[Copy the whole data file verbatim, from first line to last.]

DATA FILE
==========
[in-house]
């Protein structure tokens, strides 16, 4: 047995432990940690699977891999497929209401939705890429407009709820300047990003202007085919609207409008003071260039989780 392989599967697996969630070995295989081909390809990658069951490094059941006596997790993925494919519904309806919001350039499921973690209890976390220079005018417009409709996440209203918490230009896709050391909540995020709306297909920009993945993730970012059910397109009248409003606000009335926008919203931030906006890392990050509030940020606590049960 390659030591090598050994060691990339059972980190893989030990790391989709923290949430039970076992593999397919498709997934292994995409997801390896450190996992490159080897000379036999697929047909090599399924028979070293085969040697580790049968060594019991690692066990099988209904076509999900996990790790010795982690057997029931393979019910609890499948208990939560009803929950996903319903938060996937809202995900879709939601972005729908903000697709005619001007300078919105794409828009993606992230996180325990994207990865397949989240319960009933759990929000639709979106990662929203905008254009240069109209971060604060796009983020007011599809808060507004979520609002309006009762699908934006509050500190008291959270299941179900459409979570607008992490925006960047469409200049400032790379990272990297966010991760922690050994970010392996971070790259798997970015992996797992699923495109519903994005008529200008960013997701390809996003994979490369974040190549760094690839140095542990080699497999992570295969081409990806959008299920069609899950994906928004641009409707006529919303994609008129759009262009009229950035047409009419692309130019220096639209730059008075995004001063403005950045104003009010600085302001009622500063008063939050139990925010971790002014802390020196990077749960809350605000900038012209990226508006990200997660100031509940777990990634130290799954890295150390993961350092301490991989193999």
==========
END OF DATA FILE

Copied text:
[in-house]
């Protein structure tokens, strides 16, 4: 047995432990940690699977891999497929209401939705890429407009709820300047990003202007085919609207409008003071260039989780 392989599967697996969630070995295989081909390809990658069951490094059941006596997790993925494919519904309806919001350039499921973690209890976390220079005018417009409709996440209203918490230009896709050391909540995020709306297909920009993945993730970012059910397109009248409003606000009335926008919203931030906006890392990050509030940020606590049960 390659030591090598050994060691990339059972980190893989030990790391989709923290949430039970076992593999397919498709997934292994995409997801390896450190996992490159080897000379036999697929047909090599399924028979070293085969040697580790049968060594019991690692066990099988209904076509999900996990790790010795982690057997029931393979019910609890499948208990939560009803929950996903319903938060996937809202995900879709939601972005729908903000697709005619001007300078919105794409828009993606992230996180325990994207990865397949989240319960009933759990929000639709979106990662929203905008254009240069109209971060604060796009983020007011599809808060507004979520609002309006009762699908934006509050500190008291959270299941179900459409979570607008992490925006960047469409200049400032790379990272990297966010991760922690050994970010392996971070790259798997970015992996797992699923495109519903994005008529200008960013997701390809996003994979490369974040190549760094690839140095542990080699497999992570295969081409990806959008299920069609899950994906928004641009409707006529919303994609008129759009262009009229950035047409009419692309130019220096639209730059008075995004001063403005950045104003009010600085302001009622500063008063939050139990925010971790002014802390020196990077749960809350605000900038012209990226508006990200997660100031509940777990990634130290799954890295150390993961350092301490991989193999």